SALT LAKE CITY — Local young adult fantasy author Emily King went from having her editor reject her book to her face, to having the very same novel come out this June.
"You just never know in publishing," she said in a recent interview.
After publishing her series "The Hundredth Queen" through Amazon's traditional publishing house, King, who resides in American Fork, traveled to Seattle to meet her editor in person for the first time. He proceeded to turn down the proposal for her next book on the spot.
King had intended to write a Pinocchio retelling, but the idea morphed into a Batman-esque revenge tale with an antihero character as the protagonist. She'd originally written it as a standalone, and her editor wanted her to do another series. Also, the main character had a clock heart, and Amazon had recently put out a story with a similar premise.
So, King decided to let that book go and spent the summer coming up with new ideas. As she finished the fourth book in "The Hundredth Queen" series, her agent told her that her editor had actually agreed to pitch the Pinocchio retelling if that's what King wanted.
"I said, 'That's the book I want to write,'" she said. "'If he's willing to take it, I will turn it into a series.'"
And that's what happened. Now, "Before the Broken Star" (Skyscape, 294 pages, ages 12 and up), the first book in "The Evermore Chronicles," hits shelves June 1. In the speedy nature of Amazon publishing, book two, "Into the Hourglass" will be out in August, and King has already submitted book three for editing.
"Before the Broken Star" tells the story of Everley, the only survivor of her family's assassination after she was saved by the insertion of a magical clockwork heart inside her chest. Now, she's devoted her borrowed time to taking out the powerful navy admiral responsible for her family's death, even if it means following him to a dangerous, fantastical island from which few return.
Enslaved and forced into marriage, the tough-skinned Everley embarks on a quest for revenge and truth, only to discover there's much more to her story than she'd ever thought possible.
A few Pinocchio-like elements still remain in the final version of "Before the Broken Star." There's a character meant to represent Jiminy Cricket, and Everley's clock heart has a regulator bell that rings when her heart rate goes up, including when she lies — a callback to Pinocchio's growing nose. There are crickets, a whale, a blue fairy and a pair of characters nicknamed the Fox and the Cat, all of which hearken back to the original Pinocchio tale.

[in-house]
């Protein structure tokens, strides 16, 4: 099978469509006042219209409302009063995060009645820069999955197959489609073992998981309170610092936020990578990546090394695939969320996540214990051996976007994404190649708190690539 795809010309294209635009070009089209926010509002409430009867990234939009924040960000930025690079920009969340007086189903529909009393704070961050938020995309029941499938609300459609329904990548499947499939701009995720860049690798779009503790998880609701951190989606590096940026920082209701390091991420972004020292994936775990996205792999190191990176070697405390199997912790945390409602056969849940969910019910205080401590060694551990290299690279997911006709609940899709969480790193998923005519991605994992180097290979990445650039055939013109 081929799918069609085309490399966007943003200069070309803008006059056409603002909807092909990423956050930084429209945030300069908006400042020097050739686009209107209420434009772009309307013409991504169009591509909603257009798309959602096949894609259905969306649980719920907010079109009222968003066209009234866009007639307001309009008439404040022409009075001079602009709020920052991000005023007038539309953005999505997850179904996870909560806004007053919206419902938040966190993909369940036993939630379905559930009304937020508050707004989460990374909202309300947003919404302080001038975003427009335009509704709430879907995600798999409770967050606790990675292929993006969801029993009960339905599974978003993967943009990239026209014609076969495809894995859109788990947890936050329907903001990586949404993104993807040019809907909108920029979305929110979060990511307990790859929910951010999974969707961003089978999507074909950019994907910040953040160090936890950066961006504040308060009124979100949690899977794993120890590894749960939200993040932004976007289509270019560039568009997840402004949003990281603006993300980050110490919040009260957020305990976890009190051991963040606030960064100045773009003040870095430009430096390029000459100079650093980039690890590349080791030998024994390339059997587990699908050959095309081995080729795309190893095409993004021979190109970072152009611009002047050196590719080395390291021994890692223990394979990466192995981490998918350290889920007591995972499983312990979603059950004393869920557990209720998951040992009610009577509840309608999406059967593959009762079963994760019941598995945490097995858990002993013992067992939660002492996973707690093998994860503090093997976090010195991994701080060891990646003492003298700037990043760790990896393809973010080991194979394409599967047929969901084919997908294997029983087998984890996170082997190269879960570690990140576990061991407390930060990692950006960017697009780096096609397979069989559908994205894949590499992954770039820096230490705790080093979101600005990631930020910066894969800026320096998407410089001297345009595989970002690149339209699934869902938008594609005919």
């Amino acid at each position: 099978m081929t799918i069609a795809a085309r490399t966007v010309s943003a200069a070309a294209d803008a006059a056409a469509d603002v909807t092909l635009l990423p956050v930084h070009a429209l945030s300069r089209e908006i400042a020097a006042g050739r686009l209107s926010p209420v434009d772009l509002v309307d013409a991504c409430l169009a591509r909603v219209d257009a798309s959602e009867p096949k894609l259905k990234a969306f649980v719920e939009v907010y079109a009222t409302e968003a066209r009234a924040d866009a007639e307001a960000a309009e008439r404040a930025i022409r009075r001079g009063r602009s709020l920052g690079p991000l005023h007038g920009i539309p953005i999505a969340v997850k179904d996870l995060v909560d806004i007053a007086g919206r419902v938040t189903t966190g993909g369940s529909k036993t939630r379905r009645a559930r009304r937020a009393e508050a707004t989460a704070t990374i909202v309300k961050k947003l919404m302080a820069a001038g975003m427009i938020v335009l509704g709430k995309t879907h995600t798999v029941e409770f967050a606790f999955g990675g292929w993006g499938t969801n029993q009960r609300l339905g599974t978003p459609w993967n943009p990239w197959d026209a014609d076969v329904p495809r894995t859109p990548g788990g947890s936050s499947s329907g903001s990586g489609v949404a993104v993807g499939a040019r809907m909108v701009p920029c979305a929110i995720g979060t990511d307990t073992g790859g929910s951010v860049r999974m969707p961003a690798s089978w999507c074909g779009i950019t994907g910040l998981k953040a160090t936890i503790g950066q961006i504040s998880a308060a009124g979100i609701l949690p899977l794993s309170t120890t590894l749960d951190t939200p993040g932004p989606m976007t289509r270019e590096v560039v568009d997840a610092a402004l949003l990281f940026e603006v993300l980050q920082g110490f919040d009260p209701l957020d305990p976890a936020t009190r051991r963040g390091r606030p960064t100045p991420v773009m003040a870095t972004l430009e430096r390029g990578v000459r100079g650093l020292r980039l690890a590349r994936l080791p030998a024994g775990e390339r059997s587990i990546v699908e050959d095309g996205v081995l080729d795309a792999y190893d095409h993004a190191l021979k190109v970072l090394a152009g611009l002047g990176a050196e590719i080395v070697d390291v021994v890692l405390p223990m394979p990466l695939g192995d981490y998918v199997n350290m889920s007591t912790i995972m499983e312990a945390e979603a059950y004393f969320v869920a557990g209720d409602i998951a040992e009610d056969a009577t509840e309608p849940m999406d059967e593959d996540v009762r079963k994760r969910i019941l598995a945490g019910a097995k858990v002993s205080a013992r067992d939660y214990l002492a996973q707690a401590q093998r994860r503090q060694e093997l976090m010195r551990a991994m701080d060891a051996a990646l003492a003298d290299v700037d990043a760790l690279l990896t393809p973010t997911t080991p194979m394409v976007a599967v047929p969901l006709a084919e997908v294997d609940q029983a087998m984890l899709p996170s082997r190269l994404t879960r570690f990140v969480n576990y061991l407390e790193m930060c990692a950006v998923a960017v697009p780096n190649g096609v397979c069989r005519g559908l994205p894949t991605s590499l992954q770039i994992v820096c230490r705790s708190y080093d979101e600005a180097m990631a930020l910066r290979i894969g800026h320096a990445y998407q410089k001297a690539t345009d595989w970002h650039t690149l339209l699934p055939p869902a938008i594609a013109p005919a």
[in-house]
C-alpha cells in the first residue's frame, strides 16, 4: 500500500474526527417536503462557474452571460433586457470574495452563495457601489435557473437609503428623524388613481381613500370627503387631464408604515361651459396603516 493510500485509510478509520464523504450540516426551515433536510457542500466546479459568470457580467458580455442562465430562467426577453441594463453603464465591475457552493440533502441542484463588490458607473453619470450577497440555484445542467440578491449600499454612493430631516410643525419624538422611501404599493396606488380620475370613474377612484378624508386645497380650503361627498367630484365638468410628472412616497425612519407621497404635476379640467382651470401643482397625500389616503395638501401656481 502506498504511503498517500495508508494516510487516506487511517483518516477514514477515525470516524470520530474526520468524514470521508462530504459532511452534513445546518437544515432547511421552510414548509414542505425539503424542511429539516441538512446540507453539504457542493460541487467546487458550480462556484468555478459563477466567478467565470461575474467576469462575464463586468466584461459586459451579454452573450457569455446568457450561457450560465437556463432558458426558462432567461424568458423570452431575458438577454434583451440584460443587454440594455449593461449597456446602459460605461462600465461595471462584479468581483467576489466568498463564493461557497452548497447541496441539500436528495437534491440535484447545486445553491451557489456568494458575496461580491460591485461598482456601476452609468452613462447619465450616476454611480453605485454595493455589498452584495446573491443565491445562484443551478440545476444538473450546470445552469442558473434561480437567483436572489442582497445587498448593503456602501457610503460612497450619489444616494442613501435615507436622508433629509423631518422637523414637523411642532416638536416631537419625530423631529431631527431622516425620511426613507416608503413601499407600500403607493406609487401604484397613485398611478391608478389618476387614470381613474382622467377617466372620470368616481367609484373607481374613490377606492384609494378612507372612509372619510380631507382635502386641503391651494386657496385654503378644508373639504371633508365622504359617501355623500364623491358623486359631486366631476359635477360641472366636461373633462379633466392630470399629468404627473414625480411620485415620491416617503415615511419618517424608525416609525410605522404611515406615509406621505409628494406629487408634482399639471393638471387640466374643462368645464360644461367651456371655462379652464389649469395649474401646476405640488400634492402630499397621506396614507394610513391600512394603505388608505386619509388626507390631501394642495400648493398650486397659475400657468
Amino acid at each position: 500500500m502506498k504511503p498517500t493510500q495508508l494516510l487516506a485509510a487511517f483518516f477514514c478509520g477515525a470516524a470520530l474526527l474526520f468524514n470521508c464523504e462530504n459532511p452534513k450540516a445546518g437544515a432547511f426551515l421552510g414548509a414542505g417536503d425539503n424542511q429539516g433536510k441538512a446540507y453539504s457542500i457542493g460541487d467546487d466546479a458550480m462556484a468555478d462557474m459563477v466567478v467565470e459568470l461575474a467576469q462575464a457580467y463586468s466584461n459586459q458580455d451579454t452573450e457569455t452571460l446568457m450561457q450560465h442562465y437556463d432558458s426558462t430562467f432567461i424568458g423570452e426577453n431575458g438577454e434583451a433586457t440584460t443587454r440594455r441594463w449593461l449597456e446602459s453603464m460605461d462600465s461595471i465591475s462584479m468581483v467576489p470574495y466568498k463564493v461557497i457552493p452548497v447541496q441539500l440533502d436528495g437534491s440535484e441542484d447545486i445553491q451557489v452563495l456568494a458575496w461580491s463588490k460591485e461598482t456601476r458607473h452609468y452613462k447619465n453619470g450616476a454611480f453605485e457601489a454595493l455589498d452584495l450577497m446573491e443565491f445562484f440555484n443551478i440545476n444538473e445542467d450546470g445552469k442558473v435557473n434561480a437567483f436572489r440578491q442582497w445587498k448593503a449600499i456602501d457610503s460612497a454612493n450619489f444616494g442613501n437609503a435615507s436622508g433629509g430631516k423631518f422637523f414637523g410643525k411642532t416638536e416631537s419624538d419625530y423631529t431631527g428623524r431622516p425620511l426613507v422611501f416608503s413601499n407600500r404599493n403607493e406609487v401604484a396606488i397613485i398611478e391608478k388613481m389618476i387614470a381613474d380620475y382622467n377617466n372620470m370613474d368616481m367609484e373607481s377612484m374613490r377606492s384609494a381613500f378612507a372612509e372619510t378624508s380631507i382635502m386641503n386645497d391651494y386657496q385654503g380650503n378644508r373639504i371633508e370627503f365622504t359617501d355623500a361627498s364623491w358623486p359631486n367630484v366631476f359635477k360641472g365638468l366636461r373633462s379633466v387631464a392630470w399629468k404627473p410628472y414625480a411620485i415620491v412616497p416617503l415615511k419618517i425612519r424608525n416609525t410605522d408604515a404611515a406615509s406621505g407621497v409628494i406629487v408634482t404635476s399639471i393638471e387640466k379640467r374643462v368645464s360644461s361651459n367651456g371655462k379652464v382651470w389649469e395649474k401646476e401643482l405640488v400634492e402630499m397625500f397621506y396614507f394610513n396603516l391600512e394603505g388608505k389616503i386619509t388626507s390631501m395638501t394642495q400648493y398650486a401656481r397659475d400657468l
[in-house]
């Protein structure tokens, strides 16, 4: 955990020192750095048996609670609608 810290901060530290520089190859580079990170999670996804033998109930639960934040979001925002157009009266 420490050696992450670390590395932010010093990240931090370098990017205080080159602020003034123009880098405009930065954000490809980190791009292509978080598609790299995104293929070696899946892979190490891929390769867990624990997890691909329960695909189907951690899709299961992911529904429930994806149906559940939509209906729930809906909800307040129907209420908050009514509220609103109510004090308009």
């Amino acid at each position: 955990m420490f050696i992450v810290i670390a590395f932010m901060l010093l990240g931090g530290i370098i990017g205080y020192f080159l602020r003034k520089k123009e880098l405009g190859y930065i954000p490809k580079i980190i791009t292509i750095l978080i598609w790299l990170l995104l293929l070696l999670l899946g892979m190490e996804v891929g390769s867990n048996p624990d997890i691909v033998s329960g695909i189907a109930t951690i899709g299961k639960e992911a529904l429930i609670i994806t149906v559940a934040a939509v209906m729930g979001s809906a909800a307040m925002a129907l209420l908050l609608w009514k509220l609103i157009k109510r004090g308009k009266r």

"Some of the inspiration is there," King said. "But it's not a reimagining and it's certainly not a retelling."
Most of all, King wanted a character like Everley, who had limitations as far as what she could or couldn't do because of her clock heart that made her feel as if she weren't a "real" person. In the end, like Pinocchio, she would be granted full humanity.
Everley is a lot harsher and more direct than King's main character in "The Hundredth Queen" series, she said. Her clock heart is a big secret she has to hide and it's kept her from forming close relationships.
King said that it was a challenge to explore Everley's "journey of recovery from someone who has been so damaged to someone who becomes whole."
"I had to admit some things about myself, some of the things that I feel in my life that maybe I haven't completely moved on from," she said. "I had to see how (those feelings) would look in my life too and experience it through Everley's eyes."
King first started writing seriously after her second child was born.
"I felt like my brain was oozing out of my ears," she said. "I needed something for me."
After six years and several manuscripts, she landed an agent with a young adult thriller novel that never sold. Then, she got the idea for "The Hundredth Queen," but her agent wasn't interested in fantasy. So, she queried again and soon got her current agent, who sold "The Hundredth Queen" in just a couple months.
"I'm really glad that I stuck to my guns and wrote the book," King said. "It ended up being such a great thing for me and my career."Comment on this story
The mother of four children, King said she's managed to develop her writing career with the help of a very supportive husband, and to this day she's amazed every time someone spends money and time on her books.
"I underestimated how valuable that would be in my life and how appreciative I am," she said. "I would write no matter what, but it is really fun to see people become invested in my characters and in my world."
If you go …
What: Emily R. King book signing
When: Tuesday, June 4, 7 p.m.
Where: Provo Library, 500 N. University Ave., Provo
Note: Places in the signing line are reserved for those who purchase a copy of the featured book from The King's English.